I never have heard of the Stone being sold unburnt, but undoubtedly it would be the cheapest method by which you could obtain the Lime as you have hands, and Wood of your own—If it were possible to find a Vessell (which it is not) going from St Georges to Alexandria it would fix the Matter—If we had the stone in this place, we might probably find Vessels going to Alexandria which might take it as ballast free of frieght—But frieght must be paid for it from St Georges here, as all the Vessells come from thence fully loaded with Lumber, wood &c.—I cannot say what this frieght would be, as there are no vessells in during this severe season.

As the Lime Stone is upon an Estate which belonged to Mrs Knox’s family, I should be able to prevail upon the persons who occupy it, to send me the Stone, although contrary to thier general Custom, and to charge it low—In either case whether you would have the Lime burnt or the Stone unburnt I would chearfully undertake to send you the quantity you should require—and embrace the earliest conveyances to forward it—If you should find that you could obtain the Lime or Stone, on better terms here than elsewhere, the sooner you forward your orders to me the better, as it will require some time, to negoiate the matter at St Georges the distance being so great, and passages precarious during the Winter.2

After what you have said about writing too much it may appear strange that I should request you to embarrass yourself still more, but I am so circumstanced as to be constrained to make the application, and rely upon your goodness to excuse it—An Intimate freind of mine Mr Swan, a member of our Legislature and a gentleman of large Fortune intends going to France with his wife to pass a year or two there and in other parts of Europe. He has solicited me that I would request two or three letters from you to Count DEstaing, Count Rochambeau, or whoever you may think proper—I will be responsible, that he will not disgrace your credentials.3

Lieut. Seaver and Lieut. Henly two officers who served with perfect reputation in the Massachusetts Line intend going into Foreign Service, the one in the Dutch and the other in the Russian Service. As the basis of their future happiness they request honorary certificates from you. I beg you to grant these for their sakes, & Mr Swans for mine.4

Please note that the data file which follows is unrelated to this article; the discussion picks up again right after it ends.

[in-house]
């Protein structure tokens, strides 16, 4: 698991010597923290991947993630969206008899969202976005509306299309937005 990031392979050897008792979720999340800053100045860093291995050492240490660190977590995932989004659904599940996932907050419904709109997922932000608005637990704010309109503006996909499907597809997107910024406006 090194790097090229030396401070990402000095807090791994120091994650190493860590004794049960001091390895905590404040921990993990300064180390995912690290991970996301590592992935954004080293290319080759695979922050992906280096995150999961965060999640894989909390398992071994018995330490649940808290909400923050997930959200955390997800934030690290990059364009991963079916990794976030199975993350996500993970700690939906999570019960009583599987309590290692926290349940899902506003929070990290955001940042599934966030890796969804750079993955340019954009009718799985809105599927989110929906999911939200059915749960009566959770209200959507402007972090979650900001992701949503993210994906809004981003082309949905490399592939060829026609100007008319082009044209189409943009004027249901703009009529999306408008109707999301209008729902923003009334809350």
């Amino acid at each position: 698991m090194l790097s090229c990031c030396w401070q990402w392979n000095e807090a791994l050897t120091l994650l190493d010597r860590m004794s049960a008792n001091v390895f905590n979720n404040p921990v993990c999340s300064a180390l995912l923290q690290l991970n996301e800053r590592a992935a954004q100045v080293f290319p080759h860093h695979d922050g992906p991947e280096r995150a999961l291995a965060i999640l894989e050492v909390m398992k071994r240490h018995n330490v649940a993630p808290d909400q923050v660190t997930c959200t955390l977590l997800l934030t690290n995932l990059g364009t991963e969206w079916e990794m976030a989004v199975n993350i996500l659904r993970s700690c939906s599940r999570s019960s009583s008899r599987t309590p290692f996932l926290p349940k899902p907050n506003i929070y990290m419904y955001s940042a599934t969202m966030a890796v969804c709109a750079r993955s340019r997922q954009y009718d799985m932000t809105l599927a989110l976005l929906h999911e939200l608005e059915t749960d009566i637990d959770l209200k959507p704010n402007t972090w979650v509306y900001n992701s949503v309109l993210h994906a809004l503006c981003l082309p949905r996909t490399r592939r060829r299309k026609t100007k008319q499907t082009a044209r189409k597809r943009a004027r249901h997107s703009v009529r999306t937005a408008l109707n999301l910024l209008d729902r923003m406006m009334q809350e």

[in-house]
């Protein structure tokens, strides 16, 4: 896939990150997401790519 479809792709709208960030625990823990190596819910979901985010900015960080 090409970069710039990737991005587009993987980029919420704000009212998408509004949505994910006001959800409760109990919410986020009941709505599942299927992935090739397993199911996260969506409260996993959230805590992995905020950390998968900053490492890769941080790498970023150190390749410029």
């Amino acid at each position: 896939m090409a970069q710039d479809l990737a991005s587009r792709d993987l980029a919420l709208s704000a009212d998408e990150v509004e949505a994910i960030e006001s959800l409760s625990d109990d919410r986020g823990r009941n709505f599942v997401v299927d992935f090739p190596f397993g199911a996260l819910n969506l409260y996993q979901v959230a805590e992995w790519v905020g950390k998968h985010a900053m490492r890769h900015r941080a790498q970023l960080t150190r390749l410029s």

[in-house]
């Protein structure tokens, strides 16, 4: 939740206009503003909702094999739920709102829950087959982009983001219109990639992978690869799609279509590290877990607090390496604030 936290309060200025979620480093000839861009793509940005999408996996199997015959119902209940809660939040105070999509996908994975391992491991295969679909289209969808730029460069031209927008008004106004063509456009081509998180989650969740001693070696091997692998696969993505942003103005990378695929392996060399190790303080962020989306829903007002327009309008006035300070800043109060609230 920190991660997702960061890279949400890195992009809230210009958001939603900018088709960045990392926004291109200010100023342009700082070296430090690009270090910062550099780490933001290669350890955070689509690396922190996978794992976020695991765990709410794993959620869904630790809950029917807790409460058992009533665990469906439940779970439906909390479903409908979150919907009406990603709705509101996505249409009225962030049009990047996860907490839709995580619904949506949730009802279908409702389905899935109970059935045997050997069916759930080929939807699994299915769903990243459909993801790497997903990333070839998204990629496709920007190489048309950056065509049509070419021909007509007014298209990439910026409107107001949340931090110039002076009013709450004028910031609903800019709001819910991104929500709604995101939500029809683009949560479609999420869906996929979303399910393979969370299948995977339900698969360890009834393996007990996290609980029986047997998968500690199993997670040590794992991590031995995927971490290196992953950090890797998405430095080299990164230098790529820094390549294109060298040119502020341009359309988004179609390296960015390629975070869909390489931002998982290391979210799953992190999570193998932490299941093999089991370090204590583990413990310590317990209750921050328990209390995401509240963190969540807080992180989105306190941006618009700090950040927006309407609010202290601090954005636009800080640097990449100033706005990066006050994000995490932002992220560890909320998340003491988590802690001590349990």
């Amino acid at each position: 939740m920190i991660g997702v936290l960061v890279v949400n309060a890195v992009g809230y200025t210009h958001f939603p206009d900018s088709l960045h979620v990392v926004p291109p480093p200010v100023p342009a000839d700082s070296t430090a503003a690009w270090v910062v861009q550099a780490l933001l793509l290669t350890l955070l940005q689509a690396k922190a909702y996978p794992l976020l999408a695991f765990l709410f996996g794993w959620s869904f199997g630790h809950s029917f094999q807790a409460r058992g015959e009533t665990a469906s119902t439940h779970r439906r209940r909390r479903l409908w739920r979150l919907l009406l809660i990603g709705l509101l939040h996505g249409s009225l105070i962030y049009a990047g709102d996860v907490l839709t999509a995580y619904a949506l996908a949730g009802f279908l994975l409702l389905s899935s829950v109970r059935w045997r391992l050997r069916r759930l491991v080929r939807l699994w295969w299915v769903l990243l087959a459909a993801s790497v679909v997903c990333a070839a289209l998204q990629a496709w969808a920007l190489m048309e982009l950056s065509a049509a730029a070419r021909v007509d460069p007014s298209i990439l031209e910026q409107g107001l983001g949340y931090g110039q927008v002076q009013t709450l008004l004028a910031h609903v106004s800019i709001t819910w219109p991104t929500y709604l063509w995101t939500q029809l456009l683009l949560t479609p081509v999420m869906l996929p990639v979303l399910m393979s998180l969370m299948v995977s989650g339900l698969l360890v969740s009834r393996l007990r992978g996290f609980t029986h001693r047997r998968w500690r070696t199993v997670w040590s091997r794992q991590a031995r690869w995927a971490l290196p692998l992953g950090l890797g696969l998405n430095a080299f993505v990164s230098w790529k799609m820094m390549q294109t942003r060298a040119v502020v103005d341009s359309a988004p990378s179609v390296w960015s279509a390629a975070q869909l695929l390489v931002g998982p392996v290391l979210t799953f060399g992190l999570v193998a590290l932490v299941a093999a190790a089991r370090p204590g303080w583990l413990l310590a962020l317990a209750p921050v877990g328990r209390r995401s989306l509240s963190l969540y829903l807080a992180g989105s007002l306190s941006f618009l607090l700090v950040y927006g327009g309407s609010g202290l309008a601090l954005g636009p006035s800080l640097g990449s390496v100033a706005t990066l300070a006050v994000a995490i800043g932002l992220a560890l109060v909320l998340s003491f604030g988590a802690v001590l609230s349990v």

Mrs Knox’s—was a daughter, and a fine one it is. Mrs K. joins me in the most affectionate respect to you and Mrs Washington. I am my dear Sir with the utmost sincerity Your obliged & affectionate humble Servant

H. Knox


1Having received reports of British encroachment on the territory of the United States at its eastern boundary in Maine, Congress on 29 Jan. 1784 adopted a report of a committee chaired by Thomas Jefferson recommending that the governor of Massachusetts be asked to take the matter up with the governor of Nova Scotia (JCC, description begins Worthington Chauncey Ford et al., eds. Journals of the Continental Congress, 1774-1789. 34 vols. Washington, D.C., 1904–37. description ends 26:52–53). In conformity with the resolution of Congress, the Massachusetts legislature named Knox, Benjamin Lincoln, and George Partridge to meet with representatives of the governor of Nova Scotia, and, at “the latter end of August,” the three men sailed up to Passamaquoddy Bay, an inlet off the Bay of Fundy. They made their report to Gov. John Hancock on 19 Oct. in the form of a letter. The report, most of which Knox repeats here, was only one of a number of related documents that the secretary for the department of foreign affairs, John Jay, secured copies of and attached to his report to Congress of 21 April 1785 on “the Eastern boundary Line.” In his report, Jay called for the choosing of commissioners by Great Britain and the United States to settle the dispute, but, in fact, the eastern boundary of Maine was not fixed until the signing of the Webster-Ashburton treaty in 1842. Among the documents attached to Jay’s report was an extract of John Adams’s letter to Caleb Cushing, written from Paris on 25 Oct. 1784, reporting that “it was Mitchel’s Map upon which was marked out the whole of the Boundary Lines of the United States” and affirming that the “River St Croix which we fixed on, was upon that Map the nearest River to St Johns,” or the easternmost one. The copies of the documents cited and quoted are in DNA:PCC, item 124. For earlier references to this mission, see GW to Knox, 5 Dec. 1784.

3For the letters GW wrote on behalf of James Swan, see GW to Knox, 28 Feb., n.1.

4For the certificate GW wrote for James Sever (Seaver), see GW to Knox, 28 Feb., n.2.